We question the claim, common since Duhem, that sixteenth century astronomy, and especially the Wittenberg interpretation of Copernicus, was instrumentalistic rather than realistic. We identify a previously unrecognized Wittenberg astronomer, Edo Hildericus (Hilderich von Varel), who presents a detailed exposition of Copernicus’s cosmology that is incompatible with instrumentalism. Quotations from other sixteenth century astronomers show that knowledge of the real configuration of the heavens was unattainable practically, rather than in principle. Astronomy was limited to quia demonstrations, although demonstration propter quid remained the ideal. We suggest that Oslander’s notorious preface to Copernicus expresses these sixteenth century commonplaces rather than twentieth century instrumentalism, and that neither ‘realism’, nor ‘instrumentalism’. in their modern meanings, apply to sixteenth century astronomy.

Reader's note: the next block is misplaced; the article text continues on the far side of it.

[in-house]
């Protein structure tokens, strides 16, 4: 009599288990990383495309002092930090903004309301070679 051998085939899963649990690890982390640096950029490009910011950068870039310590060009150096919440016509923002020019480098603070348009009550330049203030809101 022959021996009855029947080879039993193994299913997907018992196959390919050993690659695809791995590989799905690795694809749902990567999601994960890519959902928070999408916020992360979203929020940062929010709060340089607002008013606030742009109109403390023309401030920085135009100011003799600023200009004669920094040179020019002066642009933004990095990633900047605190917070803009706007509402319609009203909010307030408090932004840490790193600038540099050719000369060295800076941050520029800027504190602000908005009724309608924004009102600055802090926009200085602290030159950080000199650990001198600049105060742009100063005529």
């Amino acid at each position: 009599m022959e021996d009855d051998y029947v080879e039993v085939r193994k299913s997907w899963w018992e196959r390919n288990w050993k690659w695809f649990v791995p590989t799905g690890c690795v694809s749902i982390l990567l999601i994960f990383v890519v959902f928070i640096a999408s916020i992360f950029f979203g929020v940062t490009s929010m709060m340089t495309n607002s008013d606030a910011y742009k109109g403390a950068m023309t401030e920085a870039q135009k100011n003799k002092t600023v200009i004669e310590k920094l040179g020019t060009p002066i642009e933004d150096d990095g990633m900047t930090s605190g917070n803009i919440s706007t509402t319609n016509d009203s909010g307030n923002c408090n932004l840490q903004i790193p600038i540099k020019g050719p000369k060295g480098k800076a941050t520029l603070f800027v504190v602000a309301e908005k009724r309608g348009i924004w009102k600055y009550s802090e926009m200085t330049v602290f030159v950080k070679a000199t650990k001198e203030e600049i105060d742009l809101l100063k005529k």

Skip Nav Destination
September 01 1998
Realism and Instrumentalism in Sixteenth Century Astronomy: A Reappraisal
University of Oklahoma
Bernard R. Goldstein
University of Pittsburgh
Online Issn: 1530-9274
Print Issn: 1063-6145
©1998 by The University of Chicago. All reserved.
The University of Chicago. All reserved.
Perspectives on Science (1998) 6 (3): 232–258.
- Share Icon Share
- Views Icon Views
- Search Site
Peter Barker, Bernard R. Goldstein; Realism and Instrumentalism in Sixteenth Century Astronomy: A Reappraisal. Perspectives on Science 1998; 6 (3): 232–258. doi: https://doi.org/10.1162/posc_a_00550
Download citation file: